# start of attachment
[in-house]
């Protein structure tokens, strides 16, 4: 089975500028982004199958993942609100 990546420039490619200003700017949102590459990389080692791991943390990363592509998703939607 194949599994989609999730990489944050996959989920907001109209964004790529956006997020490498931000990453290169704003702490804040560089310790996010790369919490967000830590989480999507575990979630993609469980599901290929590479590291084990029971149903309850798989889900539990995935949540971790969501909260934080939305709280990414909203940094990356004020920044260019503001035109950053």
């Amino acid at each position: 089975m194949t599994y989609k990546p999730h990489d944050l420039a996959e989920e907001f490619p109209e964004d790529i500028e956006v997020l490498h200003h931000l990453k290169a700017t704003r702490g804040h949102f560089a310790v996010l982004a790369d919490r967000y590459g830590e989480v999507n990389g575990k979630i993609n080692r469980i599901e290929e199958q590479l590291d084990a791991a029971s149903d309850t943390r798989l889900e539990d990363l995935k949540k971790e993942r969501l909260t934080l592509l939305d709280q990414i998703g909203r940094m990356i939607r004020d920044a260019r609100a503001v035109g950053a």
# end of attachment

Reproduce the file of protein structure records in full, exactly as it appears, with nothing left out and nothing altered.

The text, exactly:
[in-house]
């Protein structure tokens, strides 16, 4: 089975500028982004199958993942609100 990546420039490619200003700017949102590459990389080692791991943390990363592509998703939607 194949599994989609999730990489944050996959989920907001109209964004790529956006997020490498931000990453290169704003702490804040560089310790996010790369919490967000830590989480999507575990979630993609469980599901290929590479590291084990029971149903309850798989889900539990995935949540971790969501909260934080939305709280990414909203940094990356004020920044260019503001035109950053």
């Amino acid at each position: 089975m194949t599994y989609k990546p999730h990489d944050l420039a996959e989920e907001f490619p109209e964004d790529i500028e956006v997020l490498h200003h931000l990453k290169a700017t704003r702490g804040h949102f560089a310790v996010l982004a790369d919490r967000y590459g830590e989480v999507n990389g575990k979630i993609n080692r469980i599901e290929e199958q590479l590291d084990a791991a029971s149903d309850t943390r798989l889900e539990d990363l995935k949540k971790e993942r969501l909260t934080l592509l939305d709280q990414i998703g909203r940094m990356i939607r004020d920044a260019r609100a503001v035109g950053a």